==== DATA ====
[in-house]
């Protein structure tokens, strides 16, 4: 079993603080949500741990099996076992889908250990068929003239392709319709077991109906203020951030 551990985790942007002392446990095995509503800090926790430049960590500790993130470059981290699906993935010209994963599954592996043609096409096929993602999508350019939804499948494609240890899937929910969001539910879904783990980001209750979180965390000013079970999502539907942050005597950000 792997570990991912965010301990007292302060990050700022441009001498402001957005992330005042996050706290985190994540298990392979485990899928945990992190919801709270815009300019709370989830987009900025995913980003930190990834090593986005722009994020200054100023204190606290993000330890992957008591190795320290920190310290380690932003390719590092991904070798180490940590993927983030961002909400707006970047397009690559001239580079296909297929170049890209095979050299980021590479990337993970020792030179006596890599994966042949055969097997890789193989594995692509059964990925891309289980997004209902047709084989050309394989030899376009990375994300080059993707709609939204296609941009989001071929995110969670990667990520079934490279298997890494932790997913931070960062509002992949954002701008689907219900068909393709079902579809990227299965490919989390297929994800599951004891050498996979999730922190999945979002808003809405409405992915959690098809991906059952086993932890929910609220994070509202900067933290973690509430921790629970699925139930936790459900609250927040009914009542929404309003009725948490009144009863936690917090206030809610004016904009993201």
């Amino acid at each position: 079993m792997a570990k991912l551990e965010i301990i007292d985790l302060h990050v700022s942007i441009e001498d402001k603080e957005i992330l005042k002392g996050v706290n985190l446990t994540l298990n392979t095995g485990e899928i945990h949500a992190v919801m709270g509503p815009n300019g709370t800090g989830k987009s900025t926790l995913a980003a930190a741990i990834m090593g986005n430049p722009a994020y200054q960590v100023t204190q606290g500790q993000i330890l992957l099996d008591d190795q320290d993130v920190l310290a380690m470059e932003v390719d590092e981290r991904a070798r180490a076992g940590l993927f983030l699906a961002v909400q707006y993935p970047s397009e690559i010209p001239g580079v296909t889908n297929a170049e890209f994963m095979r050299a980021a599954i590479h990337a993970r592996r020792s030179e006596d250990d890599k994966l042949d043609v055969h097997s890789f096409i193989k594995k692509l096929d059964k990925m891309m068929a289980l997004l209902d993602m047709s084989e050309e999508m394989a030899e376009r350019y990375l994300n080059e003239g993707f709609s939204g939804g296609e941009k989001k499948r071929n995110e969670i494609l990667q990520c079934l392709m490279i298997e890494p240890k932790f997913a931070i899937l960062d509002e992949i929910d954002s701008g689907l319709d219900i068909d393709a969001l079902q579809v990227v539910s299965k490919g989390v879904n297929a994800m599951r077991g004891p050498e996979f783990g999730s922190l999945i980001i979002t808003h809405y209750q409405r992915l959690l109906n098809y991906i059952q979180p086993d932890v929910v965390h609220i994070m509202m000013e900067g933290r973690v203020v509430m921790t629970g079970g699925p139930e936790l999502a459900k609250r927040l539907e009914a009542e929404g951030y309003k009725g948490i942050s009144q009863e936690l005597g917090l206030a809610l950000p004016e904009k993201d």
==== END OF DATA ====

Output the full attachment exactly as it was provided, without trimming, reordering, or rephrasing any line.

[in-house]
């Protein structure tokens, strides 16, 4: 079993603080949500741990099996076992889908250990068929003239392709319709077991109906203020951030 551990985790942007002392446990095995509503800090926790430049960590500790993130470059981290699906993935010209994963599954592996043609096409096929993602999508350019939804499948494609240890899937929910969001539910879904783990980001209750979180965390000013079970999502539907942050005597950000 792997570990991912965010301990007292302060990050700022441009001498402001957005992330005042996050706290985190994540298990392979485990899928945990992190919801709270815009300019709370989830987009900025995913980003930190990834090593986005722009994020200054100023204190606290993000330890992957008591190795320290920190310290380690932003390719590092991904070798180490940590993927983030961002909400707006970047397009690559001239580079296909297929170049890209095979050299980021590479990337993970020792030179006596890599994966042949055969097997890789193989594995692509059964990925891309289980997004209902047709084989050309394989030899376009990375994300080059993707709609939204296609941009989001071929995110969670990667990520079934490279298997890494932790997913931070960062509002992949954002701008689907219900068909393709079902579809990227299965490919989390297929994800599951004891050498996979999730922190999945979002808003809405409405992915959690098809991906059952086993932890929910609220994070509202900067933290973690509430921790629970699925139930936790459900609250927040009914009542929404309003009725948490009144009863936690917090206030809610004016904009993201």
């Amino acid at each position: 079993m792997a570990k991912l551990e965010i301990i007292d985790l302060h990050v700022s942007i441009e001498d402001k603080e957005i992330l005042k002392g996050v706290n985190l446990t994540l298990n392979t095995g485990e899928i945990h949500a992190v919801m709270g509503p815009n300019g709370t800090g989830k987009s900025t926790l995913a980003a930190a741990i990834m090593g986005n430049p722009a994020y200054q960590v100023t204190q606290g500790q993000i330890l992957l099996d008591d190795q320290d993130v920190l310290a380690m470059e932003v390719d590092e981290r991904a070798r180490a076992g940590l993927f983030l699906a961002v909400q707006y993935p970047s397009e690559i010209p001239g580079v296909t889908n297929a170049e890209f994963m095979r050299a980021a599954i590479h990337a993970r592996r020792s030179e006596d250990d890599k994966l042949d043609v055969h097997s890789f096409i193989k594995k692509l096929d059964k990925m891309m068929a289980l997004l209902d993602m047709s084989e050309e999508m394989a030899e376009r350019y990375l994300n080059e003239g993707f709609s939204g939804g296609e941009k989001k499948r071929n995110e969670i494609l990667q990520c079934l392709m490279i298997e890494p240890k932790f997913a931070i899937l960062d509002e992949i929910d954002s701008g689907l319709d219900i068909d393709a969001l079902q579809v990227v539910s299965k490919g989390v879904n297929a994800m599951r077991g004891p050498e996979f783990g999730s922190l999945i980001i979002t808003h809405y209750q409405r992915l959690l109906n098809y991906i059952q979180p086993d932890v929910v965390h609220i994070m509202m000013e900067g933290r973690v203020v509430m921790t629970g079970g699925p139930e936790l999502a459900k609250r927040l539907e009914a009542e929404g951030y309003k009725g948490i942050s009144q009863e936690l005597g917090l206030a809610l950000p004016e904009k993201d």